Would be laughable if less was at stake Part 1

Posted: June 28, 2011 in Uncategorized

I’ve been so wrapped up in convos about the Euro, global economy, voodoo dolls, betting pools and other fun stuff on twitter (follow hastag #gfc2 if you’re interested) that I haven’t blogged in a couple of weeks. But the lies/fantasies/truths are getting to such an eggregious point that I need more space than 140 characters to point them out. (I’ve got money on Spain to go next). So here are the latest howlers that would be funny if so much weren’t at stake:

  • EU Bank Stress Tests Rigged (Reuters): Stress tests are designed to determine whether a bank could survive a financial crisis. But when regulators have decided in advance how many banks will fail and how many will pass, it’s not hard to wonder if the tests are meaningful in any way. My guess: they don’t mean much. So we are back to having no clue how EU banks would survive, for example, a shock like a Greek default which could happen fairly soon.
  • Christine Lagarde to head IMF (WSJ): Like we didn’t know she was a slam dunk for the IMF ever since she announced, or even before for that matter. The US waited until it seemed like some type of democratic process had played out before confirming what we already knew. Just reinforces the status quo: save the banks. I believe Lagarde is competent, but that’s not really the point. She is pledged to uphold the status quo, to uphold the Ponzi scheme known as the international financial system at the expense of all else.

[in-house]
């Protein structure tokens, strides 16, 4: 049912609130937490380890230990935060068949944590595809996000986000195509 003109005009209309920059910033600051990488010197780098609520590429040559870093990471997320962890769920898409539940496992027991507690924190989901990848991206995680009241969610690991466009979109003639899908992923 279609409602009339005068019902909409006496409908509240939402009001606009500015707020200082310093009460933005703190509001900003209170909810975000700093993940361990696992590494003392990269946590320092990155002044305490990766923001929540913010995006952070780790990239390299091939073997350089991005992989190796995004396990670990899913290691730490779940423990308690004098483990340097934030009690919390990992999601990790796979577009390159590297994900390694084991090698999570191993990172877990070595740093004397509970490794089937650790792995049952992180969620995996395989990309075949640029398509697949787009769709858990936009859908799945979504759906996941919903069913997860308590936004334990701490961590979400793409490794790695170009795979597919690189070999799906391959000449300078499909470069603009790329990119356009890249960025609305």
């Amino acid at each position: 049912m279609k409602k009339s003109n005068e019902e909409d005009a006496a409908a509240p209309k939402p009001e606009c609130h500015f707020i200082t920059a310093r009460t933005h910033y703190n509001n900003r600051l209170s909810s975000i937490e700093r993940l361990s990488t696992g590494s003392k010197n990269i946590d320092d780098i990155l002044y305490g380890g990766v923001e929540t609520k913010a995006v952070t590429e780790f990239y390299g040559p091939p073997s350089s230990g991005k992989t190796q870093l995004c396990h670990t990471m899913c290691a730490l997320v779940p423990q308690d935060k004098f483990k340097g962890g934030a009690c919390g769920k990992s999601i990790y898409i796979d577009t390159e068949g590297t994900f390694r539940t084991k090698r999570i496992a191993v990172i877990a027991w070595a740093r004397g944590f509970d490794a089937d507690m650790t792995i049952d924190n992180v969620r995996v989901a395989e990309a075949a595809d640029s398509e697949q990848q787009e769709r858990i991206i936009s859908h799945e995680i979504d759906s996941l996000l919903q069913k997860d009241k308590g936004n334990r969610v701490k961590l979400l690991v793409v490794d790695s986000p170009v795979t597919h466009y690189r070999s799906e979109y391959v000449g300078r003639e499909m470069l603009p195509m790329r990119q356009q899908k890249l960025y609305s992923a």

• By 2013, Greece’s debt will rise to 170% of GDP (International Financing Review): This is not a joke; half of that will be owed to the IMF, EU and ECB, if Greece doesn’t default in the meantime. And that’s if economic projections play out, which there is no guarantee that they will. There is no way Greece can survive economically in any reasonable fashion with this kind of debt load. That’s why it’s crazy because I know that you know that we know that they know that this is completely unworkable. But it’s happening anyway. I am so beyond the amazement stage about any of this.
  • Punishing the peripheral countries via austerity is the solution (NOT) (EconoMonitor): The IMF/EU/ECB solution of punishing the peripheral Euro Zone countries for problems that mostly are not of their making may make Germany, France and others feel vindicated that they are somehow morally superior, but it won’t, doesn’t and will never work. Austerity is punishing the citizens of these countries and pushing their economies into recession, if not outright depression. Ireland, Greece, Portugal, Spain and Italy are caught or will soon be caught in a viscous cycle where austerity drives growth out of the economy and the economies have no way to escape the trap via devaluation, so they are forced into more austerity by the powers that be, which produces more economic anguish.
  • The US is in a recession (ZeroHedge): Anyone who is not super-wealthy with a brain in their head and who lives in the real economy, as opposed to the official economy inhabited by economists and governments, knows that the economy recovery is an illusion. So we finally have confirmation as to what all of us normal people know: the economy has slipped back into a recession. And if the deficit hawks have anything to say about it, it may turn into a genuine depression if enough federal budget cuts are implemented on top of state budget cuts. See austerity, above.
Will likely add to this later, but that’s enough for now. I’ll leave you with a tweet from Umair Haque: “Man, I think I just changed my mind. Let the global economy collapse. It’s not worth trying to fix this revolting ponzi scheme anymore.”
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